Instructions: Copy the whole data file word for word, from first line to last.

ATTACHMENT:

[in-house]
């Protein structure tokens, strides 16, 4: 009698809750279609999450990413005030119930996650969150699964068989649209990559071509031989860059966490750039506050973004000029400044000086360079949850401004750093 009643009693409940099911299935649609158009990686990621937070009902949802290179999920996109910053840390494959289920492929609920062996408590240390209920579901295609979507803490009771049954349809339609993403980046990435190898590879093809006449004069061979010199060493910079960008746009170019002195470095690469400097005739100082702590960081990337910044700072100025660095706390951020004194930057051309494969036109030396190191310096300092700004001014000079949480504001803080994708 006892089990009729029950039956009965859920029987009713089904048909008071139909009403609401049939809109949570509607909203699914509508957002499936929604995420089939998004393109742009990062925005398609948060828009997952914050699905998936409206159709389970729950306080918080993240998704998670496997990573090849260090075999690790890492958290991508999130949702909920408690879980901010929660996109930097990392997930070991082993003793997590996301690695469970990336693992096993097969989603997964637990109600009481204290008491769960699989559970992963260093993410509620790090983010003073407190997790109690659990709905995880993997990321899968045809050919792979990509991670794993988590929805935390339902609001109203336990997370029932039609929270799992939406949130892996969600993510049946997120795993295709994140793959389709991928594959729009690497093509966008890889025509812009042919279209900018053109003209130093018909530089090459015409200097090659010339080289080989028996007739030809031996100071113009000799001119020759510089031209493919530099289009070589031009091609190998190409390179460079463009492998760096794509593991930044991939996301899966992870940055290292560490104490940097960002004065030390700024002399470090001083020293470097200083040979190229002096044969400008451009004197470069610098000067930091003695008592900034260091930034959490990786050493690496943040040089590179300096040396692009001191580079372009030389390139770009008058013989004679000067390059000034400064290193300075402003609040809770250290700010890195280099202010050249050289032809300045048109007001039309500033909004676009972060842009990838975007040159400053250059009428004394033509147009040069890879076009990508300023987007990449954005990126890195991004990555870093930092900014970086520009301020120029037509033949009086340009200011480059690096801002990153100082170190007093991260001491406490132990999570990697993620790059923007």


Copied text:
[in-house]
């Protein structure tokens, strides 16, 4: 009698809750279609999450990413005030119930996650969150699964068989649209990559071509031989860059966490750039506050973004000029400044000086360079949850401004750093 009643009693409940099911299935649609158009990686990621937070009902949802290179999920996109910053840390494959289920492929609920062996408590240390209920579901295609979507803490009771049954349809339609993403980046990435190898590879093809006449004069061979010199060493910079960008746009170019002195470095690469400097005739100082702590960081990337910044700072100025660095706390951020004194930057051309494969036109030396190191310096300092700004001014000079949480504001803080994708 006892089990009729029950039956009965859920029987009713089904048909008071139909009403609401049939809109949570509607909203699914509508957002499936929604995420089939998004393109742009990062925005398609948060828009997952914050699905998936409206159709389970729950306080918080993240998704998670496997990573090849260090075999690790890492958290991508999130949702909920408690879980901010929660996109930097990392997930070991082993003793997590996301690695469970990336693992096993097969989603997964637990109600009481204290008491769960699989559970992963260093993410509620790090983010003073407190997790109690659990709905995880993997990321899968045809050919792979990509991670794993988590929805935390339902609001109203336990997370029932039609929270799992939406949130892996969600993510049946997120795993295709994140793959389709991928594959729009690497093509966008890889025509812009042919279209900018053109003209130093018909530089090459015409200097090659010339080289080989028996007739030809031996100071113009000799001119020759510089031209493919530099289009070589031009091609190998190409390179460079463009492998760096794509593991930044991939996301899966992870940055290292560490104490940097960002004065030390700024002399470090001083020293470097200083040979190229002096044969400008451009004197470069610098000067930091003695008592900034260091930034959490990786050493690496943040040089590179300096040396692009001191580079372009030389390139770009008058013989004679000067390059000034400064290193300075402003609040809770250290700010890195280099202010050249050289032809300045048109007001039309500033909004676009972060842009990838975007040159400053250059009428004394033509147009040069890879076009990508300023987007990449954005990126890195991004990555870093930092900014970086520009301020120029037509033949009086340009200011480059690096801002990153100082170190007093991260001491406490132990999570990697993620790059923007």